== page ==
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Young Hingham man recovering from injuries at Marathon

Posted by Jessica Bartlett  April 17, 2013 02:48 PM

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Friends and community members have rallied around a 24-year-old Hingham man who was injured in Monday’s Marathon attack.

J.P. Craven was near the finish line at the Marathon, in which his 54-year-old father, Joseph Craven, was a contestant.

A friend who spoke over the telephone with J.P. Craven after the explosion said he was taken to Boston Medical Center with burns and head trauma, and that part of his ear was taken off in the blast.

Yet one day later, Dan Hebert said, Craven was awake and talking. Boston Medical Center spokesperson Gina Orlando said his condition had improved to serious from critical by Tuesday afternoon.

“I just got off the phone with him,” said Hebert, a lifelong friend of Craven’s who is living in Mississippi for a teaching program, after speaking with him Tuesday night. “…He was cracking jokes. He sounded like he was doing great.”

Hebert said he learned Craven was injured the attack from a text from another close friend midafternoon on Monday. Other members of Craven’s family were in a different area of the Marathon at the time of the blast, and were not severely injured.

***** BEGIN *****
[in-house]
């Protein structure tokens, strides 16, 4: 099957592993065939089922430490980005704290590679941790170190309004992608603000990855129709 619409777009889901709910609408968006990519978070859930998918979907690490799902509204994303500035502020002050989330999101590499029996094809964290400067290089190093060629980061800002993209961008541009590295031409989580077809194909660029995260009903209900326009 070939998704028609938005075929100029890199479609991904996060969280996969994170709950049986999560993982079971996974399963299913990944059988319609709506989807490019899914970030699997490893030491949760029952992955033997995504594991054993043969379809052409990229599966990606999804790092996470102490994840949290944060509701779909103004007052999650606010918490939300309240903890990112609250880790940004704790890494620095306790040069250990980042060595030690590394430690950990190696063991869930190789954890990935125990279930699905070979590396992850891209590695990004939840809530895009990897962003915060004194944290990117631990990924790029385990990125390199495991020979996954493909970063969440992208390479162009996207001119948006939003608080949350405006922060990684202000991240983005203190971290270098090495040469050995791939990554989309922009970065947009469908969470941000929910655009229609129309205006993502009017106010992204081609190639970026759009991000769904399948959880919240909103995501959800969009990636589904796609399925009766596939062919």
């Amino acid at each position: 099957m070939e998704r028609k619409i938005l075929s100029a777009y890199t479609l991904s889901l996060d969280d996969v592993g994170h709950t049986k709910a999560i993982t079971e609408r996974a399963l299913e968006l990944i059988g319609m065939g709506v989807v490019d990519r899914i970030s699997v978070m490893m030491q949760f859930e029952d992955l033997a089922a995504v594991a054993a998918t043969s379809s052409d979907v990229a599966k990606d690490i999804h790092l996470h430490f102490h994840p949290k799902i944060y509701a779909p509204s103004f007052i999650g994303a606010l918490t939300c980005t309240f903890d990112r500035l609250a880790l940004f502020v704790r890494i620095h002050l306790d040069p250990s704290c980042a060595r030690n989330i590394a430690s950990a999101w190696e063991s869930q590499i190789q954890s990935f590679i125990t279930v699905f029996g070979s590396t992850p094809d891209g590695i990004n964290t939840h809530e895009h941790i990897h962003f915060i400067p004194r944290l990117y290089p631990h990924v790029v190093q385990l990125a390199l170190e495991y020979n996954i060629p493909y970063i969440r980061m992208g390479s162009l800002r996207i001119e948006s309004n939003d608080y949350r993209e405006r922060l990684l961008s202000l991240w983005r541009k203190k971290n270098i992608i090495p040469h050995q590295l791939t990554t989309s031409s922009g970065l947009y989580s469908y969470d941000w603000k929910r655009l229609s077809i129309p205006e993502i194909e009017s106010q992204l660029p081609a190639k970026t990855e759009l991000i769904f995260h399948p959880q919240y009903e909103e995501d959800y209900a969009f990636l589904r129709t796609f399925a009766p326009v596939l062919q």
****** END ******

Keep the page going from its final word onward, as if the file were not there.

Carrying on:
The Craven family could not be reached for comment, but Hebert said that word has been traveling that the young Craven is improving.

Yet even a quick phone conversation was reassuring.

“It didn’t seem the time to have a serious conversation … all the rest of his buddies are in the room, so it’s [more] a fun moment. It’s good to hear his voice,” Hebert said.

Hebert said that as traumatic as the event has been for Craven and his family, Craven sounded hopeful and resilient.

According to Hebert, the hockey player turned baseball player has had his fair share of injuries. He even stopped playing hockey at Hingham High due to his knee.

At Davidson College in North Carolina, Craven played baseball and ran into shoulder problems. The college's website said he graduated in 2011, and reported he had been injured in the Marathon blast.

“He’s a tough kid. He’s the toughest there is,” Hebert said. “He said, 'I’ll be [here] a bit longer, get some physical therapy, and I’ll be right back where [I was]’. It seemed like it didn’t even faze him. JP’s as tough as they come.”

Craven was one of two impacted by the attack that have Hingham connections.

Krystle Marie Campbell, 29, was killed in the blast. She had served as a manager a Jasper White’s Summer Shack in Hingham and Cambridge, and had worked for the restaurant for years.

The impacts were even felt in Hingham, England, which set town officials a letter expressing their thoughts.

“Can I on behalf of the people of Hingham Norfolk say that our thoughts are with all in Hingham, MA and in the wider area who were taking part in working at or watching their friends and family taking part in the Boston Marathon,” said Peter Eldridge, the Chair of the Hingham Town Council in England. “There is little that we can do from so far away except to hope and pray that the mental and physical scares of this terrible act can be alleviated in some way."

For more on the Boston Marathon attack, visit www.bostonglobe.com

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